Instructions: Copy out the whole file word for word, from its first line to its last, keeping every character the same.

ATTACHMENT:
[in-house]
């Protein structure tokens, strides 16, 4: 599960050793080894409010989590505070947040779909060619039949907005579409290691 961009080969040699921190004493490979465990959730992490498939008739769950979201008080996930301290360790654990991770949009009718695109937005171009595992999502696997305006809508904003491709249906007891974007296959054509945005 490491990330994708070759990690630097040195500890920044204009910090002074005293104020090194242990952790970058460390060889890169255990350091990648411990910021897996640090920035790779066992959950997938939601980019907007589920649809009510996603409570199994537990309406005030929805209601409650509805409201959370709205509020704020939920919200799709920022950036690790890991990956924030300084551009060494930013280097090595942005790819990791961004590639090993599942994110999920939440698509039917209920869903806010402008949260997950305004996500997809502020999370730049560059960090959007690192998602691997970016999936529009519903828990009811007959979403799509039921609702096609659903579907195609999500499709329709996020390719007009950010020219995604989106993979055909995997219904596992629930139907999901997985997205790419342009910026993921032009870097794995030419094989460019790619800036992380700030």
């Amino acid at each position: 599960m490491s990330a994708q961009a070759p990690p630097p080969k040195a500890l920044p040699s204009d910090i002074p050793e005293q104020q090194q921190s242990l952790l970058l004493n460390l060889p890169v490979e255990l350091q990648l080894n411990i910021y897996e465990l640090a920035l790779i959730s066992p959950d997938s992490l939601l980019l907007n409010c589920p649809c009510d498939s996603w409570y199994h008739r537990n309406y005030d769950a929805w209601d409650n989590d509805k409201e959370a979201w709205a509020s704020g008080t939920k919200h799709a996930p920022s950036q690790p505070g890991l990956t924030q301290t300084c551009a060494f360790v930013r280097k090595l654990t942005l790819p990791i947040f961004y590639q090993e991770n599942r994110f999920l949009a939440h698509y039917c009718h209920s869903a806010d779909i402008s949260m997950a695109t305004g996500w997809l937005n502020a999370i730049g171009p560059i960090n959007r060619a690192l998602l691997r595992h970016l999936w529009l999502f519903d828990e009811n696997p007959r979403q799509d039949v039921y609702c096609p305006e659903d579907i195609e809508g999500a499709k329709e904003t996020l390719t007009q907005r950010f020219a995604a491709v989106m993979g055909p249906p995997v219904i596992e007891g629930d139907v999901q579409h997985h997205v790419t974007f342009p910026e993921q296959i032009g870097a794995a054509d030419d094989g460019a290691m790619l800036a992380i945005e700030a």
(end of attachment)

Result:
[in-house]
């Protein structure tokens, strides 16, 4: 599960050793080894409010989590505070947040779909060619039949907005579409290691 961009080969040699921190004493490979465990959730992490498939008739769950979201008080996930301290360790654990991770949009009718695109937005171009595992999502696997305006809508904003491709249906007891974007296959054509945005 490491990330994708070759990690630097040195500890920044204009910090002074005293104020090194242990952790970058460390060889890169255990350091990648411990910021897996640090920035790779066992959950997938939601980019907007589920649809009510996603409570199994537990309406005030929805209601409650509805409201959370709205509020704020939920919200799709920022950036690790890991990956924030300084551009060494930013280097090595942005790819990791961004590639090993599942994110999920939440698509039917209920869903806010402008949260997950305004996500997809502020999370730049560059960090959007690192998602691997970016999936529009519903828990009811007959979403799509039921609702096609659903579907195609999500499709329709996020390719007009950010020219995604989106993979055909995997219904596992629930139907999901997985997205790419342009910026993921032009870097794995030419094989460019790619800036992380700030």
């Amino acid at each position: 599960m490491s990330a994708q961009a070759p990690p630097p080969k040195a500890l920044p040699s204009d910090i002074p050793e005293q104020q090194q921190s242990l952790l970058l004493n460390l060889p890169v490979e255990l350091q990648l080894n411990i910021y897996e465990l640090a920035l790779i959730s066992p959950d997938s992490l939601l980019l907007n409010c589920p649809c009510d498939s996603w409570y199994h008739r537990n309406y005030d769950a929805w209601d409650n989590d509805k409201e959370a979201w709205a509020s704020g008080t939920k919200h799709a996930p920022s950036q690790p505070g890991l990956t924030q301290t300084c551009a060494f360790v930013r280097k090595l654990t942005l790819p990791i947040f961004y590639q090993e991770n599942r994110f999920l949009a939440h698509y039917c009718h209920s869903a806010d779909i402008s949260m997950a695109t305004g996500w997809l937005n502020a999370i730049g171009p560059i960090n959007r060619a690192l998602l691997r595992h970016l999936w529009l999502f519903d828990e009811n696997p007959r979403q799509d039949v039921y609702c096609p305006e659903d579907i195609e809508g999500a499709k329709e904003t996020l390719t007009q907005r950010f020219a995604a491709v989106m993979g055909p249906p995997v219904i596992e007891g629930d139907v999901q579409h997985h997205v790419t974007f342009p910026e993921q296959i032009g870097a794995a054509d030419d094989g460019a290691m790619l800036a992380i945005e700030a």